When you get pregnant, you’re mind is in overdrive. You are constantly thinking of all the things that you need to buy. I know with my first, I had a list a mile long, maybe two miles if we’re being honest. Luckily, I became a little more practical with my second, and my list was only about 10 things that I needed. A car seat was at the top of my list. Before clothes or anything else, I knew that a quality car seat was of utmost importance. September is Child Safety Month.
Even as a stay-at-home mom, life is hectic. I’m running a business. We are a homeschooling family. We have other business ventures we are currently exploring. And our oldest daughter is in soccer. Admittedly, some days I wonder how we are going to survive when there’s more added into the mix. I keep telling myself that moms always figure it out. Honestly, cooking at home most nights now stemmed from us trying to budget and save money.
This is a sponsored post written by me on behalf of Columbus Craft Meats for IZEA. All opinions are 100% mine. It’s back to school season which means that the calmness of summer has ended and the chaos has ensued. Trying to wake up the kids to get out the door on time, pack lunches, get everyone to extracurriculars on time, and you still need to feed them dinner, do homework, and shower them. It’s a lot to do. And most days, it can get really stressful.
Muck Rack makes it simple to find people, tweets, or articles that mention any name, keyword, company, hashtag etc. We've compiled this guide to help you make the most of your search.
Selecting a term
Start searching tweets, articles from media outlets, articles mentioned in tweets, journalists'
names, titles and bios with some suggested searches:
Companies or Topics (e.g. iPhone, Microsoft)
Phrases (e.g. "cloud computing") — use quotes to keep the terms together
Twitter handles (e.g. @username) — returns those who have mentioned or replied to
Names (e.g. "David Pogue")
Hashtags (e.g. #sxsw, #london2012)
Bio details (e.g. vegan, Olympics, father)
Muck Rack's Advanced Search allows for many boolean operators.
Find results that mention multiple specified terms, use AND or
+. For example, ensure each result contains both Elon Musk and Mark Zuckerberg by
searching Obama AND Romney or Obama + Romney.
Use the operators OR or , to broaden your search when you'd like either of
multiple terms to appear in results. (This is the default behavior of our search when no operators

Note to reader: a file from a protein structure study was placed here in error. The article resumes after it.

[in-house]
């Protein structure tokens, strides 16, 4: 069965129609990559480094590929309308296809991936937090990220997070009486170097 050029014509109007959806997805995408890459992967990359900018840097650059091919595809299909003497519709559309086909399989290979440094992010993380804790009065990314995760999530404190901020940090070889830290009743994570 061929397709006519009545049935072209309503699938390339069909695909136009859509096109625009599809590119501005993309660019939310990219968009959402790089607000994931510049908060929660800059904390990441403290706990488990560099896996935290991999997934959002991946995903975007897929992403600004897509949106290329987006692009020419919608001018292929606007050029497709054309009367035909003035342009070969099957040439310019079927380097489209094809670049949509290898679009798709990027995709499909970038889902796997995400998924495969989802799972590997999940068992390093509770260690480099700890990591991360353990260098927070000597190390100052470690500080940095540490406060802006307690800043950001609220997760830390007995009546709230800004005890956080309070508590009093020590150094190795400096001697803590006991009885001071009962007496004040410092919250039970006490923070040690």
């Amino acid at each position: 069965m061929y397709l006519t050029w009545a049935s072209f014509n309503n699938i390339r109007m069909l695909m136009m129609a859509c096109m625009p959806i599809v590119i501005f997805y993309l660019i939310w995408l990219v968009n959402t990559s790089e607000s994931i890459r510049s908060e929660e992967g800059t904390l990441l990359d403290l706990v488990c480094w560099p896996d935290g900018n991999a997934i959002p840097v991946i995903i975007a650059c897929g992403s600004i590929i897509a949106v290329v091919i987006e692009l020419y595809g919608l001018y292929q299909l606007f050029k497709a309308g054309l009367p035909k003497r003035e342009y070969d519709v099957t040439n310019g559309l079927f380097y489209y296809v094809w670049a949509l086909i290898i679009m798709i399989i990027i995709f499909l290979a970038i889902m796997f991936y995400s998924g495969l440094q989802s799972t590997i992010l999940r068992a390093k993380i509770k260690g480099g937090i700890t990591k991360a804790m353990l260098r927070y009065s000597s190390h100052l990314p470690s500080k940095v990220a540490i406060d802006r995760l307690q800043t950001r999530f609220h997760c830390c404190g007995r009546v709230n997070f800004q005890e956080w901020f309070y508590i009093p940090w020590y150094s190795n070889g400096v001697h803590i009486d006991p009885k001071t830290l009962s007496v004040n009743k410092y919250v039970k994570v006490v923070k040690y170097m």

are used.) For example, search for democrat OR republican to find results that refer to
Democrats and/or Republicans.
Use NOT or - to subtract results from your search. For
example, searching Disney will yield results about the Walt Disney Company as well as Walt Disney
World Resort. To exclude mentions of Disney World, search for Disney -World or Disney
When using one of these operators with a phrase, enclose it in quotation marks. For example, you can
find results about smartphones excluding Apple's iPhone 4S by searching smartphone -"iPhone
Exact case matching or punctuation
If you're searching for a brand name or keyword that relies on specific punctuation marks or capitalization, you can
find results that match your exact query by adding matchcase: before the keyword you're searching for, like matchcase:E*TRADE .
Use parentheses to separate multiple
boolean phrases. For example, to find journalists talking about having fun in Disney World or
Disneyland, search for ("disney world" OR disneyland) AND fun.
An asterisk can be used to search for any variation of a root word truncated by the asterisk. For example, searching for admin* will return results for administrator, administration, administer, administered, etc.
A near operator is an AND operator where you can control the distance between the words. You can vary the distance the near operation uses by adding a forward slash and number (between 0-99) such as strawberries NEAR/10 "whipped cream", which means the strawberries must exist within 10 words of "whipped cream".